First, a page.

Steve

                    * Despite the high cost of living, it remains very popular.
                    * Why should I pay for my daughter's education when she already knows everything?
                    * There are no shortcuts to anywhere worth going.

                    Comment


                      #11
                      Spend enough time around any particular group or environment during your formative years and it is bound to influence your opinion / views on things.
                      So yes, spending four years or more in college is bound to shape your views to some extent.

                      Comment


                        #12
                        To really know you'd have to differentiate between correlation and causation and in my opinion, there are too many factors to pinpoint exaclty if it's one over the other.. like most things it's probably a combination of the two.

                        Comment


                          #13
                          College forces people to coexist no matter the creed, religion, skin color and sexual orientation. So yes college students would be generally more accepting to less border protection and fight for BLM vs people who are never exposes to different types of people. It's very hard to argue that Muslims should be banned when your roommate is Islamic and is the opposite of how they portray them in the media. Generally college is like an utopia where everyone is chill, fully of life, and similar in age. They find getting along with their neighbors being the easiest thing in the world and doesn't understand all the negativity, division, and hate outside of the college bubble.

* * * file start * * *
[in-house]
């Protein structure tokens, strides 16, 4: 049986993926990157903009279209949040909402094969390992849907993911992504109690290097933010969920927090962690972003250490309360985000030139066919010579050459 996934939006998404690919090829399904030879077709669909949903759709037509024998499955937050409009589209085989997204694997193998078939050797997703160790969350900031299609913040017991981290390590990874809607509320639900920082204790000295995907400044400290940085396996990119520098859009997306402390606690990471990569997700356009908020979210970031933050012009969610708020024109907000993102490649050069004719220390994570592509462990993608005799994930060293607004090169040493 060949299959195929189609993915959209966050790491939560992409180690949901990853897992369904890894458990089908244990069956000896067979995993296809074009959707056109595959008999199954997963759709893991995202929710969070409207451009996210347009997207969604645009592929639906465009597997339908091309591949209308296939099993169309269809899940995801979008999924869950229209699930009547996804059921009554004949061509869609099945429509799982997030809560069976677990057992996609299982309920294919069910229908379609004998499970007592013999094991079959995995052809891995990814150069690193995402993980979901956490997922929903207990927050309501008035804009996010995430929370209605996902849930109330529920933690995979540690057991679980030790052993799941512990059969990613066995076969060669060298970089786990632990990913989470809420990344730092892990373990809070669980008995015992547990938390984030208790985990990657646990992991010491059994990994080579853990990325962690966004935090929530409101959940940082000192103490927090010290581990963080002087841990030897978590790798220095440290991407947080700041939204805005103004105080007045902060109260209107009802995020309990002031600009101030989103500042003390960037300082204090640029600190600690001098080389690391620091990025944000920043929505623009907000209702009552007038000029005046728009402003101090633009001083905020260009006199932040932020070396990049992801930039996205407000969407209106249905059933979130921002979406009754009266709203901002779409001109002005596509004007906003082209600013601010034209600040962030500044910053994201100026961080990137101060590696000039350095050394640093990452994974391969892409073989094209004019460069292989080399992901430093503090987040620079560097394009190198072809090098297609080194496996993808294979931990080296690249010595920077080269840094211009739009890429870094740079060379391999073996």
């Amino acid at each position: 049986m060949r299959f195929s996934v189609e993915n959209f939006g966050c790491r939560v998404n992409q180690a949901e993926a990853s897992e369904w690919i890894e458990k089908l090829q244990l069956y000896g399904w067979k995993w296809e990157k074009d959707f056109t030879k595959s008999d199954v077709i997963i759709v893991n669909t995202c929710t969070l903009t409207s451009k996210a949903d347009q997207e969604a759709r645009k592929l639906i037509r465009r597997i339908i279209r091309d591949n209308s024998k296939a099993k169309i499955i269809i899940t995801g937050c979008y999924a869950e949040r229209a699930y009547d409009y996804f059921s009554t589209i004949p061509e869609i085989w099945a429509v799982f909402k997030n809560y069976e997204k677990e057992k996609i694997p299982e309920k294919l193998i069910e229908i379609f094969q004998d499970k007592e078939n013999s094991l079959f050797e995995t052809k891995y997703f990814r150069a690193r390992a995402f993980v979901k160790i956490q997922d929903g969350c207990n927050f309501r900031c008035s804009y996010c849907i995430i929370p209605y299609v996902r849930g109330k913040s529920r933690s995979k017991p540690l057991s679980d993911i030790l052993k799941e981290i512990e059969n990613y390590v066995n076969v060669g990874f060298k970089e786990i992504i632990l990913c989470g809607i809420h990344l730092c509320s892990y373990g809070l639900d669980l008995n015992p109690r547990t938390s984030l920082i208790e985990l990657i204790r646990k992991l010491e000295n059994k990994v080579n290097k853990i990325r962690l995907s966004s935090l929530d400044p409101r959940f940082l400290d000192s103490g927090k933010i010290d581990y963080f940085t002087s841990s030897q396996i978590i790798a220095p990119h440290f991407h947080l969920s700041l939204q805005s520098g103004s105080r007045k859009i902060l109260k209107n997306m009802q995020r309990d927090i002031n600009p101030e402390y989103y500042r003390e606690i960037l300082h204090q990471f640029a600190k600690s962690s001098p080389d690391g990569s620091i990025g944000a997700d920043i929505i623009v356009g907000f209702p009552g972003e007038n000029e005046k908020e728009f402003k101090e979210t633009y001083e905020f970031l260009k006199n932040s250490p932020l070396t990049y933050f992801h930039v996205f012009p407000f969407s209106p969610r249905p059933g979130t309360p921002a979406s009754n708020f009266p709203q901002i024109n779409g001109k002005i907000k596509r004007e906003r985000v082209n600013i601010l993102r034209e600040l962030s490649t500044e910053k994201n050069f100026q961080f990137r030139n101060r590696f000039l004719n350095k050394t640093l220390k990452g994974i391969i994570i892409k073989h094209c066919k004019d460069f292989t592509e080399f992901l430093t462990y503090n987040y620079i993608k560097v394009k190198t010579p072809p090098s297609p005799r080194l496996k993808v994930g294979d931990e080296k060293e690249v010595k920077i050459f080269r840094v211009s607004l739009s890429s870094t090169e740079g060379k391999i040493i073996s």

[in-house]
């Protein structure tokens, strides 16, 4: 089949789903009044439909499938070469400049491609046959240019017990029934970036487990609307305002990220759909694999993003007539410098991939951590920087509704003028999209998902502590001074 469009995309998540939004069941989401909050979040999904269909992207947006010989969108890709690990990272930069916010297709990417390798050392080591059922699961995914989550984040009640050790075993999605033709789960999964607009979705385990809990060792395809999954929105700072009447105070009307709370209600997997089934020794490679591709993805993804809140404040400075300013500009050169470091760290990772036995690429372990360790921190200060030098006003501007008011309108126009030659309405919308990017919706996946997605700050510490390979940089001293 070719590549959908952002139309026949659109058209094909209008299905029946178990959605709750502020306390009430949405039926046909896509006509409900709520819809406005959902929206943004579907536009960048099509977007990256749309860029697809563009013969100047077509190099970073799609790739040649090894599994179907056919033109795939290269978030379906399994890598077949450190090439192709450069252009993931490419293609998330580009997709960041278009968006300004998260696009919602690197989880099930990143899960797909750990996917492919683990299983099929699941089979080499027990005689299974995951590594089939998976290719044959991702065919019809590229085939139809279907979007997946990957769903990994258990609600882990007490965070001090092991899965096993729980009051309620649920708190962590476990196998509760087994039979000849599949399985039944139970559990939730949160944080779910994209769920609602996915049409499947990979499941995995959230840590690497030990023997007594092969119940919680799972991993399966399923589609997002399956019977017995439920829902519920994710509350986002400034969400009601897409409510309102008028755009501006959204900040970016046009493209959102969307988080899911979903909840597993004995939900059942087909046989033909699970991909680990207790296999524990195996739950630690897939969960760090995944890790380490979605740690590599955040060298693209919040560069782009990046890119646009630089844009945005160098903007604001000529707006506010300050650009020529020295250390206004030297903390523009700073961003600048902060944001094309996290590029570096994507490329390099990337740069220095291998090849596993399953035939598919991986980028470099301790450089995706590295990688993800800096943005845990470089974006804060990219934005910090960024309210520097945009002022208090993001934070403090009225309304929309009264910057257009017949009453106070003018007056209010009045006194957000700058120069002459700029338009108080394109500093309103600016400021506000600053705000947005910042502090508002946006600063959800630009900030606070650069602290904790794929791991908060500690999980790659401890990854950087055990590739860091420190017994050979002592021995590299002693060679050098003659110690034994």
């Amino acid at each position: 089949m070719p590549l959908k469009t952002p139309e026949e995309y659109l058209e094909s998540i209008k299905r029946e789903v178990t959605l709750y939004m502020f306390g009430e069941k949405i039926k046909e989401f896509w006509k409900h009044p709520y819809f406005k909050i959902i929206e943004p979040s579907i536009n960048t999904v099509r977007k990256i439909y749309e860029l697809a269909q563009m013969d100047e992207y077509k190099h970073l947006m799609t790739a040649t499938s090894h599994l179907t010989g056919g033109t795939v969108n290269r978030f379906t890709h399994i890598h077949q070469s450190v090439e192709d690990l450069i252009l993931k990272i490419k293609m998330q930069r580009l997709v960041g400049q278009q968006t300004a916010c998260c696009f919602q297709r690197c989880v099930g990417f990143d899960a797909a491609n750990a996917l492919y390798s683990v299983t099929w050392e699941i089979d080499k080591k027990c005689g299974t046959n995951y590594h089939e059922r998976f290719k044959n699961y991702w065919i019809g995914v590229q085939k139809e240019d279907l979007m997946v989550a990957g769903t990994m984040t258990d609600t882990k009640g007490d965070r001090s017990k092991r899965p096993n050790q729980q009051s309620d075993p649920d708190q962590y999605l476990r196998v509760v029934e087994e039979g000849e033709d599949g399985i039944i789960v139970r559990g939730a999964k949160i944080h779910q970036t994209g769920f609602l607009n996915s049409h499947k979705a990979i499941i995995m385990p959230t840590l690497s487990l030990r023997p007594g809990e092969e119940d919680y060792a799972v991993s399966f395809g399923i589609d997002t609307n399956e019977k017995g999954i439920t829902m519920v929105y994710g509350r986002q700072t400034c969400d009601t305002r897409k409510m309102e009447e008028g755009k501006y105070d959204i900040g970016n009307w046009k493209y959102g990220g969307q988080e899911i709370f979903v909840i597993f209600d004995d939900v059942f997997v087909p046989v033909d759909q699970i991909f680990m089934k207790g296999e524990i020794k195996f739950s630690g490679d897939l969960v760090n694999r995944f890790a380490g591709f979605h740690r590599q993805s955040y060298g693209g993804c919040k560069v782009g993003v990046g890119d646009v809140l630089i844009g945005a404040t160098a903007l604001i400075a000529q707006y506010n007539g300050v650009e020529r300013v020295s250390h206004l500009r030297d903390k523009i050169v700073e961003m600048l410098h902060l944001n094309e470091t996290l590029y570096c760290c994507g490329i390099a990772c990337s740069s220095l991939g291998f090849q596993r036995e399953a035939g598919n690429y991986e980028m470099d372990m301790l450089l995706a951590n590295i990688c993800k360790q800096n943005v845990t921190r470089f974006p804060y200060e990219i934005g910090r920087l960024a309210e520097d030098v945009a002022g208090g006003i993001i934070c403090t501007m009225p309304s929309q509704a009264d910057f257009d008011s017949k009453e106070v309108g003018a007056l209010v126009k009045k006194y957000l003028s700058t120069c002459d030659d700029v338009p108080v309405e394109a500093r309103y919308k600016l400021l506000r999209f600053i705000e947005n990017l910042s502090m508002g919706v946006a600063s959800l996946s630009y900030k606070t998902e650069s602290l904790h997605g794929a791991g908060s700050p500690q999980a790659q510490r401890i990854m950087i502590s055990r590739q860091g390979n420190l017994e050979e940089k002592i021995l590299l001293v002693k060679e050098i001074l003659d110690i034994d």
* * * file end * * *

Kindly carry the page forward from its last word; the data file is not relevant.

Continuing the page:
I don't remember any class pushing any kind of agenda or indoctrinating me. If you count giving everyone the opportunity to coexist despite our differences indoctrinating then so be it.
                          Last edited by Singuy; 06-30-2020, 10:37 AM.

                          Comment


                            #14
                            Does emotional intelligence factor in here at all?

                            Comment


                              #15
                              Originally posted by Singuy View Post
                              College forces people to coexist no matter the creed, religion, skin color and sexual orientation. So yes college students would be generally more accepting to less border protection and fight for BLM vs people who are never exposes to different types of people. It's very hard to argue that Muslims should be banned when your roommate is Islamic and is the opposite of how they portray them in the media. Generally college is like an utopia where everyone is chill, fully of life, and similar in age. They find getting along with their neighbors being the easiest thing in the world and doesn't understand all the negativity, division, and hate outside of the college bubble.